For a while, it’s seemed that Toronto’s food scene might forever outpace its beverage counterpart. Consumers care deeply about the origin and quality of their meals but continue to pass an evening ordering watered-down vodka sodas and horrible overly sweet concoctions served in martini glasses with names like The Jolly Rancher. (Note: there’s nothing wrong with a good vodka soda.) Fortunately, the city has enjoyed a recent upswing in cocktail culture. It’s becoming almost as easy to find innovative drinks as it is to find innovative food.
One of the people we have to thank for that is Moses McIntee. In the past five years, McIntee’s made his mixology mark on Toronto at such places as Nota Bene, Spoke Club, Ame and The Ritz-Carlton. It’s no surprise that the man got his start in the restaurant industry working in the kitchen: His attention to detail in pairing flavours is almost unparalleled, making a seat at his bar a destination for those in the know.
With the closing of the short-lived Bohemian Gastropub at Queen & Portland, McIntee found an opportunity, and location, to blend his own concept of artisanal food and drinks. Lucid Cocktail & Kitchen, opened last week, features a dizzying list of drinks (about 100) with an ingeniously simple menu that categorizes by spirit and whether they sport notes of sour, sweet, bitter or savoury. From classics like Negronis to pretty adventurous ideas like The Saffron Don and Kiss Me You Crazy Indian (tamarind and vodka, anyone?), variety really is the spice, here. Add to that the bevvy staples — wine and beer — and throw in some tableside “experience” cocktails (expect liquid nitrogen, other earmarks of molecular gastronomy, and some serious flair) and there is pretty much something for whatever one’s taste might be. Yes, that includes a good vodka soda.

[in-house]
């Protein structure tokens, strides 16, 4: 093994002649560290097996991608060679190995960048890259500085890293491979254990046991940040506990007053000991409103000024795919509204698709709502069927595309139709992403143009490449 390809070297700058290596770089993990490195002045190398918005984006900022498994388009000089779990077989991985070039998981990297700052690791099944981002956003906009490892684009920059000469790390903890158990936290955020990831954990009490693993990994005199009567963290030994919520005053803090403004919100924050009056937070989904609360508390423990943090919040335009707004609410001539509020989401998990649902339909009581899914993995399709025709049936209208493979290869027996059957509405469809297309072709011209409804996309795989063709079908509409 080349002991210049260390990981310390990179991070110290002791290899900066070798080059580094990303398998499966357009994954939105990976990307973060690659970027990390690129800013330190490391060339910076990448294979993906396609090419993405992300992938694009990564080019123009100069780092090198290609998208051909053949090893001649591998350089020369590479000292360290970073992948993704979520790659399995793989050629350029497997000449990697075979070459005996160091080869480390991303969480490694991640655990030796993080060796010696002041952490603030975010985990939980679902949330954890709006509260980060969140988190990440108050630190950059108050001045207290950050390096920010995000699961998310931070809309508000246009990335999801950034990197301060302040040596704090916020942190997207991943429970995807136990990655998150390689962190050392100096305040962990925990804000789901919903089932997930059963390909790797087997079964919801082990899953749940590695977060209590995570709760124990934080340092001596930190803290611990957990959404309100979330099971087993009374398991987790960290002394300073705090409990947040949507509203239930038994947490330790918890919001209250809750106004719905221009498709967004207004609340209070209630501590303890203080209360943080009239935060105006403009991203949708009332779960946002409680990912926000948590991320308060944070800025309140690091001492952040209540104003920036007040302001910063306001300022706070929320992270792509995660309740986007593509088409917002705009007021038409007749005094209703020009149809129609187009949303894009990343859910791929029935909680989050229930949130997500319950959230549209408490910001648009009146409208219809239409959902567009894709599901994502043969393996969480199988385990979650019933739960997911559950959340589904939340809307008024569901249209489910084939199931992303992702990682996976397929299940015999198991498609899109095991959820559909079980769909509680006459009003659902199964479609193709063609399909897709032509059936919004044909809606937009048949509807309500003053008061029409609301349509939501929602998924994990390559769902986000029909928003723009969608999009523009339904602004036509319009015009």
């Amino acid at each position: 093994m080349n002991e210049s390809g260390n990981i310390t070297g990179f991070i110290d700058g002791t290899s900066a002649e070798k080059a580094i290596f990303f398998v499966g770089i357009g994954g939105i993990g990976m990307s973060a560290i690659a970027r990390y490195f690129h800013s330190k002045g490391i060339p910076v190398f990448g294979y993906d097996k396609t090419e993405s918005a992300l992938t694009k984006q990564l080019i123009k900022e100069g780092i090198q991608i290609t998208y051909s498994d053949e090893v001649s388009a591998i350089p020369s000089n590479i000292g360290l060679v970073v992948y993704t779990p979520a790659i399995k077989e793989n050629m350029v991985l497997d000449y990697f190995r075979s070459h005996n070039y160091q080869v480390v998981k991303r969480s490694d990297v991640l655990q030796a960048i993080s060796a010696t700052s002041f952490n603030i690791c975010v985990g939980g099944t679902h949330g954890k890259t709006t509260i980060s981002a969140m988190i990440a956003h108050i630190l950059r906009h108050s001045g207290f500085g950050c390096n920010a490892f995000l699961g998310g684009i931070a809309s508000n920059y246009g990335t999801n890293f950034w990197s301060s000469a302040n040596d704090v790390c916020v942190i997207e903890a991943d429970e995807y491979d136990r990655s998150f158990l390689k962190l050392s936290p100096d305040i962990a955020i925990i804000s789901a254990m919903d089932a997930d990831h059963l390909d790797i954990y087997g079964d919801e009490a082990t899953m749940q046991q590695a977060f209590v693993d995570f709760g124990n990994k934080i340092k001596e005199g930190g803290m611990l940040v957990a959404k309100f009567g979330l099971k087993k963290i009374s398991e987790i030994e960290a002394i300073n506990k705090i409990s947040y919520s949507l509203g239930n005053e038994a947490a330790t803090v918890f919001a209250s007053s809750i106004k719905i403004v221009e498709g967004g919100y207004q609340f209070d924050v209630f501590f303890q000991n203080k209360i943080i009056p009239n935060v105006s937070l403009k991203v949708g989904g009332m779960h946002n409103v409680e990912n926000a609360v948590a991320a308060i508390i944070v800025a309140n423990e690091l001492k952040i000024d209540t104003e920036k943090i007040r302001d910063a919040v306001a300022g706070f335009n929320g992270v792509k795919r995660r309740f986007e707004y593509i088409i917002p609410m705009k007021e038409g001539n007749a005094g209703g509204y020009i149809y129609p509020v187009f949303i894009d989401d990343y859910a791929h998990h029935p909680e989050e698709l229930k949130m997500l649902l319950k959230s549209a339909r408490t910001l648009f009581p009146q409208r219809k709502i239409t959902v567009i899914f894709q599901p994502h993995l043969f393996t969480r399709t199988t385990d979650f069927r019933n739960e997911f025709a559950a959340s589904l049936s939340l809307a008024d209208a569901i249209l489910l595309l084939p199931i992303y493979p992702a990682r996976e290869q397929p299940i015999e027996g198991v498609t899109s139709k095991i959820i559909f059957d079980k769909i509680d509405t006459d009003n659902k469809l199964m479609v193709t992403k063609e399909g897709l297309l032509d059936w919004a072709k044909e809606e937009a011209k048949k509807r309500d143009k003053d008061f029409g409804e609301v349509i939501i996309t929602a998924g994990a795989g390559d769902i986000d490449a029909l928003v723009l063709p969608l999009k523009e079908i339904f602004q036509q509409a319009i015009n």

Our amaro loschiavo — a blockbuster that marries the sweet smokiness of bourbon with bitter Italian liqueurs served as a perfect appetizer to….our appetizer. This is because Lucid promises to be every bit the haven for lovers of good food. Chef Rob Richardson (formerly at Boehmer and Paese) matches the passion and attention behind the bar in the kitchen, turning out a card of locally sourced, Mediterranean-inspired dishes until 2 a.m. The menu boasts gems like game tartar, fresh oysters, sirloin and short-rib burger, wood-oven pizza, cassoulet and the invitingly named Duck Duck Pig (which only further supports the space’s brasserie vibe). On our visit, the venison tartar and spice-rubbed steak accompanied by Brussels sprouts & toasted hazelnuts are definite winners.
Lining the walls of the otherwise warmly modern Lucid Cocktail & Kitchen are a few pieces with an art nouveau–feel — a nod to what is perceived as the “golden age” of mixology. A good call, because Lucid is definitely the next player in Toronto’s beverage renaissance. 571 Queen St. West, 416-361-6154
Image courtesy of RLHyde.